This is Part 17 of an epic series on vision. You can read previous installments here:
Part 1. Part 2. Part3. Part 4. Part 5. Part 6. Part 7. Part 8. Part 9. Part 10. Part 11. Part 12. Part 13. Part 14. Part 15. Part 16.
We typically talk about vision as a vehicle for growth:
Dream big and then grow into who you need to be to bring that dream into form.
But there’s a problem with this approach, and it’s best articulated by this famous quote:
We do not see things as they are; we see things as we are. — Anaïs Nin (and others)
The literal act of seeing is as much a function of the brain as it is of the eye. Our brain fills in missing pieces of the picture that we don’t see because of our blind spots.
This means that our preconceptions and conditioning define what we see. By definition, therefore, what we see is a reflection of who we are: the sum of our experiences, knowledge, and beliefs.
If we can see only that which reflects who we already are, then our vision — both literal and metaphorical — is limited to what we know and our experiences.
And if what we see reflects who we are, then by definition we cannot see bigger than who we are.
Vision, therefore, can only expand with us; it cannot serve as a vehicle for our expansion.
To see bigger we must become bigger. To expand our vision we must first expand of view of ourselves.
How do we do this?
See Yourself in a New Light
One place to start is to see ourselves from a new perspective.
If we can see something different within ourselves, we will be able to see something different in what’s outside of us.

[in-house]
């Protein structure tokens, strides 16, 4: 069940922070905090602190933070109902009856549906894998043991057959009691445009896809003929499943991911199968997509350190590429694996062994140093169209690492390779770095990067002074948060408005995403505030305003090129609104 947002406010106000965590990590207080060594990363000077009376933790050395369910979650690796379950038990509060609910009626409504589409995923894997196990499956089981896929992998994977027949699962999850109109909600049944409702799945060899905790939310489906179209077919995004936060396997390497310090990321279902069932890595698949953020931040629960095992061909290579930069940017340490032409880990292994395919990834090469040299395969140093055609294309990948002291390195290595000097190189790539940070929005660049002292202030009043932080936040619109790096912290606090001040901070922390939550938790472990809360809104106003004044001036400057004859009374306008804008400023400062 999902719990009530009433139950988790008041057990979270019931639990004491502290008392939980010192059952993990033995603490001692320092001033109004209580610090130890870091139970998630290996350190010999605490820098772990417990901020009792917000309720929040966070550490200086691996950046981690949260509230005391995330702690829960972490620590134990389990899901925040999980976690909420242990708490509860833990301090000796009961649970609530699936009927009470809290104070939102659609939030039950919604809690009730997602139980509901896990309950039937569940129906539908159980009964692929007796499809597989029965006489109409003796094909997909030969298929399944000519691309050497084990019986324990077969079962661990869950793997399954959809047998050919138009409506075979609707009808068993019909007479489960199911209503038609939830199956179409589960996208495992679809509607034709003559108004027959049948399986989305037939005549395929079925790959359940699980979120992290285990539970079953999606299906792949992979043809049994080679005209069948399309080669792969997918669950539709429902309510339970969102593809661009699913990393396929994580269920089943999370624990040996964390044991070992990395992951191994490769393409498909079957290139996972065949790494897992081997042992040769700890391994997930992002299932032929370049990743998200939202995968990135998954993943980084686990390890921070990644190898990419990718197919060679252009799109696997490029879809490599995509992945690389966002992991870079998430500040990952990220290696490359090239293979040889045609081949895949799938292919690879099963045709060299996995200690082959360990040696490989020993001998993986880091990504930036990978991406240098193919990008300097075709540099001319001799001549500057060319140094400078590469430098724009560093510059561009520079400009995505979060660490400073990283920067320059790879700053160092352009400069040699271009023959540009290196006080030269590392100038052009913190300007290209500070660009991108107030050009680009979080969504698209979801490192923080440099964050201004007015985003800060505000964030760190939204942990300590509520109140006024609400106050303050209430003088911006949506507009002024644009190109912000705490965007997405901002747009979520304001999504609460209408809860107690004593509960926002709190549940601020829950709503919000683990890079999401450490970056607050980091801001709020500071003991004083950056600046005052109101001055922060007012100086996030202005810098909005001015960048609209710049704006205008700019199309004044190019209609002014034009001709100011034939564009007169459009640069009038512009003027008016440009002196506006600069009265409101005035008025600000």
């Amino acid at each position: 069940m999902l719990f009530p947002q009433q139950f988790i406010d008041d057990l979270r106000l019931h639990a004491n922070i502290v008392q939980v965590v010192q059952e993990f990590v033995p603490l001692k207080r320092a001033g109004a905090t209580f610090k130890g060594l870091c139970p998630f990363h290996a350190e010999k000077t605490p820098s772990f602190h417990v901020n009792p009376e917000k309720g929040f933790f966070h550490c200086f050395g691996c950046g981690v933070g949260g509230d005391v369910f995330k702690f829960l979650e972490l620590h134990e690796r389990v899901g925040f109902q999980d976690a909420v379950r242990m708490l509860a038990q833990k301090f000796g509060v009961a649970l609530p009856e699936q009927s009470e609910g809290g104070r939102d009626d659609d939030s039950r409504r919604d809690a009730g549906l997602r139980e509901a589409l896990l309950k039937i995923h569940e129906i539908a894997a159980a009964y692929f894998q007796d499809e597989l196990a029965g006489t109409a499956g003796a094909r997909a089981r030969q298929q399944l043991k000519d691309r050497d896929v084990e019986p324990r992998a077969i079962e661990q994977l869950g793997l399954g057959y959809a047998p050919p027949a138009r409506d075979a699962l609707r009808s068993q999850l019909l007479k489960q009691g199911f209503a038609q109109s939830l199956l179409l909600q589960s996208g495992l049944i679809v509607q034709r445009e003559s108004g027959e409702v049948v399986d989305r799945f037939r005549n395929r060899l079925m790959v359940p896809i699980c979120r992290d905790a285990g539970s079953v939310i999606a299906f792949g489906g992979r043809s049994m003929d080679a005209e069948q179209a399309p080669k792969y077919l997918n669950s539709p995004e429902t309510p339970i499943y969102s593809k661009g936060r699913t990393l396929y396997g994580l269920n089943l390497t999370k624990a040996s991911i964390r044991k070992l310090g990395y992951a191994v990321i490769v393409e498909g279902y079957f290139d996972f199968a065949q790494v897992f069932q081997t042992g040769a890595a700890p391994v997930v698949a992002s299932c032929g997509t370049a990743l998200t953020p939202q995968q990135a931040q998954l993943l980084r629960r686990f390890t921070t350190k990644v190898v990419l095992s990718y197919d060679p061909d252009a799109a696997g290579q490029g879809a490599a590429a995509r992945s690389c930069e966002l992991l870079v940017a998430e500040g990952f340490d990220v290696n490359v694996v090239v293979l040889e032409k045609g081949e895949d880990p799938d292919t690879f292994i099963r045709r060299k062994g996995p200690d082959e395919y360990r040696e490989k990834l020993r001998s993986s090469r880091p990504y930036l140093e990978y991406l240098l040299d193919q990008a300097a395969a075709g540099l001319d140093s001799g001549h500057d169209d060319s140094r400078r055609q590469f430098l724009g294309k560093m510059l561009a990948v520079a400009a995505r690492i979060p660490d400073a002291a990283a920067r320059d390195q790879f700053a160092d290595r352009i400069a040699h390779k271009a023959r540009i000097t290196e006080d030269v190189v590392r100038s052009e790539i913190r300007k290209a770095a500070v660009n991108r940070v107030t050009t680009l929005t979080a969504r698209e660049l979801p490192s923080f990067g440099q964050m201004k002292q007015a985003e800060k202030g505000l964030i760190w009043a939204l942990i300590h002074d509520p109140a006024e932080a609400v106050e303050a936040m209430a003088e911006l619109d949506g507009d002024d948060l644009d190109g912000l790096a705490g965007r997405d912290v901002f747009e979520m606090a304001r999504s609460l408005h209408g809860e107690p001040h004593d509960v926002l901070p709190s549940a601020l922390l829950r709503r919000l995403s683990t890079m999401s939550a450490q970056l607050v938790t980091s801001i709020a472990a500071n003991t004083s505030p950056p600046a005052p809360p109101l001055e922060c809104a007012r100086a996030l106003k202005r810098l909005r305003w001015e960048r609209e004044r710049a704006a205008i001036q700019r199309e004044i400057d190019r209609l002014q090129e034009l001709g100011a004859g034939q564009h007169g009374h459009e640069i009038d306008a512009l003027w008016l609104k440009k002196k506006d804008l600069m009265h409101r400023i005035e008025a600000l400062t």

We tend to view ourselves as others view us. Whether we “should” view ourselves through the eyes of others is a different topic. The reality is that we often do. Especially through the eyes of those closest to us.
The problem is that the more you look at something the more you reinforce your blind spots. We become invested in what we know, what we see, our perspective. We entrench.
And when we see something all the time we tend to always look at it the same way.
People who know us the best or longest often see us as we used to be, or as they want us to be, not as we are now or as we could be.
Ironically, the people who don’t know us that well often provide us with the most clear picture of who we are. They see what those closest to us cannot see, because they look with fresh eyes.
By not looking for specific qualities that are absent or present, our new friends and acquaintances see us more clearly.
Reflections from people outside our typical sphere gives us the best vantage point to see ourselves in new ways.
And as we see ourselves differently, our vision of what is outside of us and what is possible for us, will change.